Education is an important aspect in the economy of a country. It is a measure of a country’s potential human capital. Compared to their counterparts-illiterate people, literate people in a community not only have higher social status but also enjoy better employment and wealth prospects. The higher the literacy level, the better placed is a country in terms of its ability to spear head its set development goals/objectives. This paper seeks to give a backbone of the term ‘literacy’ and its justification.
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Literacy is the process of learning whereby an individual gains the ability to understand and convey written information, gain new skills from the information, teach those skills and apply the acquired knowledge and skills for the benefit of the society. Here the key words are gain, ability to understand, teach, apply, and for a benefit. However, different people have defined literacy differently in different periods. Traditionally, people defined literacy as the ability to read, appropriately use written information and appropriately write in a range of contexts (Winch, 2007, p. 20). However, there have been new aspects arising from the definition.
This definition does not involve critical thinking in the application of the information retrieved from the written sources. It remains insufficient since it does not account for several aspects that are significant as far as literacy is concerned.
Most people perceive that literacy comprises of a set of several tangible skills, which include the cognitive skills of reading and writing. These skills ought to be independent of the context of acquiring them and the background of the individual who acquires them (Adams, 1993, p. 24). The individual should be able to decode phonetics, spelling, word recognition and vocabulary. This implies that one should not depend on pictures to denote meaning. There is emphasis on both the ability to understand orally given information and the ability to present it as written literature.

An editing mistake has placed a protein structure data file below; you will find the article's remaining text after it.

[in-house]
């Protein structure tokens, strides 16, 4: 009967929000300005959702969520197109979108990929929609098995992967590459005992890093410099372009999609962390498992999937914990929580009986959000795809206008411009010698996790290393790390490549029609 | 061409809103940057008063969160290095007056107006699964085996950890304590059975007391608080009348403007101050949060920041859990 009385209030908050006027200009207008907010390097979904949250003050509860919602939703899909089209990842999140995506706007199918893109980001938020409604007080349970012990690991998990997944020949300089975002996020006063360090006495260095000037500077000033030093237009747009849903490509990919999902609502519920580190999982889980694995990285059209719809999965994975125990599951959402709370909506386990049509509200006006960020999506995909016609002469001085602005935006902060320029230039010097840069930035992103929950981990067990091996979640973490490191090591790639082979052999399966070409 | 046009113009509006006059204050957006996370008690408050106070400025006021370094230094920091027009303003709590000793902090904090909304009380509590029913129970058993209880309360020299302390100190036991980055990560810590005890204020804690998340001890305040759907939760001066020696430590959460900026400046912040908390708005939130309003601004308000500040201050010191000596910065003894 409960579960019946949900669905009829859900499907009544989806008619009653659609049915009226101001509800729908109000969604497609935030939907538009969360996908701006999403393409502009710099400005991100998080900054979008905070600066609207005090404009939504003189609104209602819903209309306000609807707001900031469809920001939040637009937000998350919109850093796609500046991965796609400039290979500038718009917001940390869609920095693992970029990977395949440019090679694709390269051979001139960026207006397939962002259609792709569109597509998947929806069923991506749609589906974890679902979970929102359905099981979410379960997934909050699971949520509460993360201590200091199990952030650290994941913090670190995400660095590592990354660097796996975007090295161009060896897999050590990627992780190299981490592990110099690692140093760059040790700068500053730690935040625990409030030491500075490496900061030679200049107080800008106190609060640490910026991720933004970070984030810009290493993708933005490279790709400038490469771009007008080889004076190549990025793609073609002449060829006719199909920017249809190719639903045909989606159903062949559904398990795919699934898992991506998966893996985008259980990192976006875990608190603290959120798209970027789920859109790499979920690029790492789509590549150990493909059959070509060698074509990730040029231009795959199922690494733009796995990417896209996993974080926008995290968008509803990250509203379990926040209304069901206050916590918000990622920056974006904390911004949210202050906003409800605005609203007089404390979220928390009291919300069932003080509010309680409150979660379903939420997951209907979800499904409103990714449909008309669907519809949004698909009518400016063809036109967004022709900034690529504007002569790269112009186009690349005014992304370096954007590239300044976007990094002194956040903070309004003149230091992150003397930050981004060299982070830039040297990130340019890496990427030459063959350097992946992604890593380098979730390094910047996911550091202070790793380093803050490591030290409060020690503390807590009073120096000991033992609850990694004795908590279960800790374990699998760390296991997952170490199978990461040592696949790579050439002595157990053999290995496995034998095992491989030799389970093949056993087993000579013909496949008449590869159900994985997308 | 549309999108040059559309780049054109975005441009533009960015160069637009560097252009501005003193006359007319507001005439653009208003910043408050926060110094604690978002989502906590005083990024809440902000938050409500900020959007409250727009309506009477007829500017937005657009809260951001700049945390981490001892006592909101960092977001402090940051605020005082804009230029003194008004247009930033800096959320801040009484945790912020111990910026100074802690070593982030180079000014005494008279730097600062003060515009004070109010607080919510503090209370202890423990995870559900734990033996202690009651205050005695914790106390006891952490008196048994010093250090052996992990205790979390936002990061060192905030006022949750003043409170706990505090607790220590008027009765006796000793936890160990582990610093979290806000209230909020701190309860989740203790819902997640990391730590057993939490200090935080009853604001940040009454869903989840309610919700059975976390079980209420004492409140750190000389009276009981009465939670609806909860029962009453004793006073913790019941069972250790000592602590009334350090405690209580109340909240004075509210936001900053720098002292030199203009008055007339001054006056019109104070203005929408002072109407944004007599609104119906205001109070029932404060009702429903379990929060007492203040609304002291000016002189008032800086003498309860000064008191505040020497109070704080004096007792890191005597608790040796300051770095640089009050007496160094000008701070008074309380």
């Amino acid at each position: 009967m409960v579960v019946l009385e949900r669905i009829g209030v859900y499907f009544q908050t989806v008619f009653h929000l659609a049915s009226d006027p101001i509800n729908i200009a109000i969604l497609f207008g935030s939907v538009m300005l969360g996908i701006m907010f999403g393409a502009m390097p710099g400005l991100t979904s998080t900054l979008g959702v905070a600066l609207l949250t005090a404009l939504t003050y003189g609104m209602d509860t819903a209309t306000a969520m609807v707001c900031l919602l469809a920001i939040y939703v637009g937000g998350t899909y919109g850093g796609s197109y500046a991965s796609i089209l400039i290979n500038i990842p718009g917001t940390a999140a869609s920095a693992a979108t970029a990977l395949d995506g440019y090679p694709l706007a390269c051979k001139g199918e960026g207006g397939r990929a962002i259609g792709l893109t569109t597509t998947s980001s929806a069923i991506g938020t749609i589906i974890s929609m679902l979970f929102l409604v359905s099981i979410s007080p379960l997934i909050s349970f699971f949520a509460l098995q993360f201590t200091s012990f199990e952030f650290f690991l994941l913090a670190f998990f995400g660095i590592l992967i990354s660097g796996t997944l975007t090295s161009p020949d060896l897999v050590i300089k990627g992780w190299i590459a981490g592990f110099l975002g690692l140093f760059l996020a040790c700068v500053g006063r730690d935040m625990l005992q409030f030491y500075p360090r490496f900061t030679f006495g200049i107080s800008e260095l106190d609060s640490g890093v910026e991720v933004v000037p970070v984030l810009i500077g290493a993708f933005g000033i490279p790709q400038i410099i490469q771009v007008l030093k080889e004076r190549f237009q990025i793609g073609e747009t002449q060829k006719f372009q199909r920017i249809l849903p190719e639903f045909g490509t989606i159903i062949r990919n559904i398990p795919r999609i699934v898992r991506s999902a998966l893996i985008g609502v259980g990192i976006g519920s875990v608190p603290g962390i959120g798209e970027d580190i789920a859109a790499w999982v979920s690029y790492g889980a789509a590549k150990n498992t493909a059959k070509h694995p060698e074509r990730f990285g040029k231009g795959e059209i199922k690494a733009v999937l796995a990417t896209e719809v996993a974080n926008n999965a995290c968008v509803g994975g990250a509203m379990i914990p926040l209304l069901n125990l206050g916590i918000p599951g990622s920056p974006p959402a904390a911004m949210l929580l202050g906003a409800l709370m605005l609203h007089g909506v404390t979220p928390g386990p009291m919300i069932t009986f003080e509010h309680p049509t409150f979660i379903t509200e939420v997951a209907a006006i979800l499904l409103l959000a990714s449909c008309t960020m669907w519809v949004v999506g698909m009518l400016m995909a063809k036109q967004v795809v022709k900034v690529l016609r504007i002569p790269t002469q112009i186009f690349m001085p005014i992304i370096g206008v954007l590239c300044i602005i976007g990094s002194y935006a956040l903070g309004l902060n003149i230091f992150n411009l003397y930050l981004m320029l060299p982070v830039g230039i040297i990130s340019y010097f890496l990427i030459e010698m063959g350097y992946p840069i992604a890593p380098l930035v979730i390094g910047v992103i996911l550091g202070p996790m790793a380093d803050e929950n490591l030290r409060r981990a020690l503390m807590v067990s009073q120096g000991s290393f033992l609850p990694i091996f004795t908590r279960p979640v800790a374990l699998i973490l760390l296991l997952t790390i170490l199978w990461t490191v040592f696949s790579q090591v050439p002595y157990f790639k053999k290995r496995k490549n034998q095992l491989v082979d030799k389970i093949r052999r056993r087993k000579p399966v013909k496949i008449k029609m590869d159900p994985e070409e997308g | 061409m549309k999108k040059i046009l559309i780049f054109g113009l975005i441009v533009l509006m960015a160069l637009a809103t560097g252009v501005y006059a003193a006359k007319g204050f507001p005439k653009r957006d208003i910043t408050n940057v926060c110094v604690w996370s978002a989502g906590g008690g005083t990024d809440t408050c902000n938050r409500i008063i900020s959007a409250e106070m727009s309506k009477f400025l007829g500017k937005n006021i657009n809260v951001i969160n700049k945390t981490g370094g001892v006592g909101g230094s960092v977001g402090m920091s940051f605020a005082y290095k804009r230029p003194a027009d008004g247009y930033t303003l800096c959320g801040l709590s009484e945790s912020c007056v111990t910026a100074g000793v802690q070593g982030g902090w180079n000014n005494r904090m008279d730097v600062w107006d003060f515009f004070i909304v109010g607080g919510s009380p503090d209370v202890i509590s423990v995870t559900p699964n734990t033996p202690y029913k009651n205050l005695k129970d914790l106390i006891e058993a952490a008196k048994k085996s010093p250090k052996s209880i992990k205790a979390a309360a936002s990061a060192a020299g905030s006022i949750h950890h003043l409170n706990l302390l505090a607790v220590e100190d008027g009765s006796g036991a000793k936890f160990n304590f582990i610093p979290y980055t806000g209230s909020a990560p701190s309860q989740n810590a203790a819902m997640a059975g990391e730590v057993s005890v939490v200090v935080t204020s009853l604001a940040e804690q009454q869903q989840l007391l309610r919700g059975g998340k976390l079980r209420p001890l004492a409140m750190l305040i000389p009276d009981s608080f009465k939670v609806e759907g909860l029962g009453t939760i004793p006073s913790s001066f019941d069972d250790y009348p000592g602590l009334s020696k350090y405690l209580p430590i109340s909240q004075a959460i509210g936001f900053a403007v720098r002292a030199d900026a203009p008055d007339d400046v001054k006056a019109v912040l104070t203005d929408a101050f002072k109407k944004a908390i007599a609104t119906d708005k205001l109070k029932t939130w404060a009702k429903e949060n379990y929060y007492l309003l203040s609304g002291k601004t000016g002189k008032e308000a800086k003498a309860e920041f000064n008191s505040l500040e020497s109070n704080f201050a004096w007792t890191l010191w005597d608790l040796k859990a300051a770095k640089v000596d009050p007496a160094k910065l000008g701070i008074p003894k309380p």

In the recent past, various scholars have started using the term ‘literacy’ in a much broader metaphorical sense to refer to other skills and competencies, for example ‘information literacy’, ‘visual literacy’, ‘media literacy’, ‘computer literacy’ and ‘scientific literacy’ (Hills, 2006, p. 6). The introduction of these concepts has brought a shift from the view of literacy as a set of words but also the interpretation of signs, symbols, pictures and sounds, which vary by social context (Cope & Kalantzis, 2000, p. 5). These skills enable an individual to gather and apply knowledge in different contexts.
An addition to the contemporary definitions of literacy is that it should be a learning process in which, individuals continually acquire knowledge and skills and use those skills for the benefit of the society (Rogoff, 2003, p. 6). According to National Inquiry into the Teaching of Literacy, learning to read and the teaching of reading is usually included within the broader area of literacy (2005, p. 7). Therefore, the literacy learning system should focus on strategies that are investigative, reflective, tailored, tested, embedded, purposively practiced and shared.
In conclusion, literacy includes gaining knowledge, being able to understand, to teach, to apply, and to use for a specific benefit. These aspects are equally important and therefore absence of either may translate to illiteracy. For this reason, when assessing literacy level, it is important to consider all the aspects. It applies in all fields.
Adams, R. P. (1993). Juniperus: Flora of North America North of Mexico, Vol. 2. Oxford: Oxford University Press. Web.
Cope, B., & Kalantzis, M. (2000). Multiliteracies: Literacy learning and the design of social futures. London: Routledge. Web.
Hill, S. (2006). Developing early literacy: assessment and teaching. Vic: Eleanor. Web.
Curtain Pub. National Inquiry into the Teaching of Literacy. (2005). Report and Recommendations. Australia: Common Wealth of Australia. Web.
Rogoff, B. (2003). The cultural nature of human development. Oxford: Oxford UniversityPress. Web.
Winch, G. (2007).Literacy: reading, writing and children’s literature 3rd Ed. Victoria: Oxford university press. Web.